Many filmmakers are now attempting to color grade their own work. Here’s why some are coming up short, both technically and creatively.
It wasn’t that long ago that color correction was an extremely costly process that was reserved for high-end productions working with large post facilities. As time went on and the overall cost of software decreased, more and more filmmakers started to take the color process into their own hands — and I can’t blame them. After all, DaVinci Resolve can be had for free (one version, at least), SpeedGrade comes bundled with your Adobe subscription, and there are so many other options out there too — so why not color your own work?
While it makes a lot of sense financially, even creatively, for filmmakers to attempt to color their own work under certain circumstances, there’s still quite a big learning curve involved. If you’re an amateur colorist attempting to brush up your skills, here are a few of the most common pitfalls you need to avoid.
1. The Wrong Order of Operations
Image from Blackmagic
This is probably the number one mistake made by amateur colorists. It’s extremely common for filmmakers without coloring experience to attempt a “look” or grade without first balancing their image. This is breaking the rules of color correction 101.
The absolute first thing you need to do when color grading any piece is to balance all of your shots (contrast, levels, white balance, etc.) so you have a clean slate to work from. Only once your shots are balanced can you go in and set your creative look. If you avoid this step, you’ll never get your shots to match and the look of your finished piece will be very inconsistent.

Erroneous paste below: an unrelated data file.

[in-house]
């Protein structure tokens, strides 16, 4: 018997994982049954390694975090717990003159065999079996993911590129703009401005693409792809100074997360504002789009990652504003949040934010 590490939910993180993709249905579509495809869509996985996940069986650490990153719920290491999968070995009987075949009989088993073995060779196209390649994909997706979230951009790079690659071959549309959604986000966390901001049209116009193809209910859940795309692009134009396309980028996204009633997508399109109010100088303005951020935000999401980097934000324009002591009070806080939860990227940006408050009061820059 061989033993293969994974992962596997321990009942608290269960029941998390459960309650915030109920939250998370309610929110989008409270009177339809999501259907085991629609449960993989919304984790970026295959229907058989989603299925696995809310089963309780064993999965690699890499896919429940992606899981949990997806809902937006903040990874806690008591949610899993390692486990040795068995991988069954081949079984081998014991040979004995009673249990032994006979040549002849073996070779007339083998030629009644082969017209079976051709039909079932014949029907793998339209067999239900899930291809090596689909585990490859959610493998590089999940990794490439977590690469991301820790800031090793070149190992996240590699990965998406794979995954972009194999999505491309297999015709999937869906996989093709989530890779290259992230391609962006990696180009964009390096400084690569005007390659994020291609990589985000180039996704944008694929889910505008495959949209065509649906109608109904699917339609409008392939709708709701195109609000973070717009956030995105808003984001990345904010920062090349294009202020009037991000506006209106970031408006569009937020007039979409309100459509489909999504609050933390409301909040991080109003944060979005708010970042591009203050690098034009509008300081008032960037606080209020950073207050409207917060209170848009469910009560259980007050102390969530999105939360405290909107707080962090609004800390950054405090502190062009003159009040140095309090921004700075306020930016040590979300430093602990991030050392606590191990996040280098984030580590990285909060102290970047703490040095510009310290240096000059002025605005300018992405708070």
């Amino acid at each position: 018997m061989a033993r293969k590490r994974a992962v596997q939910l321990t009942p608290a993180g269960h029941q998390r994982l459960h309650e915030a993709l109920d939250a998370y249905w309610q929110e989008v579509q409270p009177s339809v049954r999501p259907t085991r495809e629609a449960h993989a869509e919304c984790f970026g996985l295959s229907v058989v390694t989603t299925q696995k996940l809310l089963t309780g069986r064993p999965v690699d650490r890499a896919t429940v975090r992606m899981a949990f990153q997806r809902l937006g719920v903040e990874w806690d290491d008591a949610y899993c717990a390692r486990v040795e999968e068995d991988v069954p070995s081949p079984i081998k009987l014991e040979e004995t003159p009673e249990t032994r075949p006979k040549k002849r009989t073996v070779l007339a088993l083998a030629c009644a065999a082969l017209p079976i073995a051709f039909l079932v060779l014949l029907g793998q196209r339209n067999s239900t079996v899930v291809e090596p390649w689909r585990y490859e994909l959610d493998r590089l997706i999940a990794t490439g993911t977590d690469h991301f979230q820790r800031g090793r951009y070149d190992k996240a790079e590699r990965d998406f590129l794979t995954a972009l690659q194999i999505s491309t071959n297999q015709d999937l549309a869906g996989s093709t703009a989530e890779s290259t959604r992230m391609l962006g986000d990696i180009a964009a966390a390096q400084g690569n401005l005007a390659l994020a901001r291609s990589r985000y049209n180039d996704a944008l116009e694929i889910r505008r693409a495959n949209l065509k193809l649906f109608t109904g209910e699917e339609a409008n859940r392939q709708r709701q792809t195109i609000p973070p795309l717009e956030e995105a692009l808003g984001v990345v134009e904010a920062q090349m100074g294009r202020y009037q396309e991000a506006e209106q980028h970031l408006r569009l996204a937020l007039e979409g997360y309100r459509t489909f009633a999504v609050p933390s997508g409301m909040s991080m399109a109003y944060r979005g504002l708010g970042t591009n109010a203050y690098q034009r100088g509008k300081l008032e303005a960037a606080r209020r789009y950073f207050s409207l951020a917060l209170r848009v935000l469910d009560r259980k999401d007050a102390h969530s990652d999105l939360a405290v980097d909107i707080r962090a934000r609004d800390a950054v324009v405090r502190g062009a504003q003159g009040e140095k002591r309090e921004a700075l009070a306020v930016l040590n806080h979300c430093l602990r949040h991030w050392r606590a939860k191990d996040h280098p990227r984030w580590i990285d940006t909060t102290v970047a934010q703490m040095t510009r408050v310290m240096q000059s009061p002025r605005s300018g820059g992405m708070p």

2. Overdoing Looks
An example of extreme color grading. Image from IMDb
Seasoned colorists understand the art of subtlety. They know how to make an image feel warm and inviting without having the audience notice it overtly. Knowing where to draw the line plays a big part in their craft.
Most amateur colorists will push their looks either way too far or not far enough, failing to find that ‘sweet spot’. There’s a time and a place for more extreme looks on both sides of the spectrum… but in 90% of cases, the best result will be found by keeping the look somewhat natural and organic, while still leaving enough room for style.
3. Using Presets
Image from Blackmagic
Arguably, the biggest giveaway of an amateur colorist is their overuse of presets or filters. Many filmmakers will start their “color sessions” by clicking around on pre-created looks within the software they’re using, and wind up with a very poor-looking final product.
Personally speaking, I never use any presets for my work, though I’ll occasionally use them to spark creative ideas. This is typically the best way to use presets. You can quickly see what type of looks might work well for your footage (saturated, bleach bypass, black and white, etc.) and then start from scratch to build a custom look that’s tailored to your specific shot.
What quirks do you notice in the work of amateur colorists? What rookie habits have you had to overcome? Share in the comments!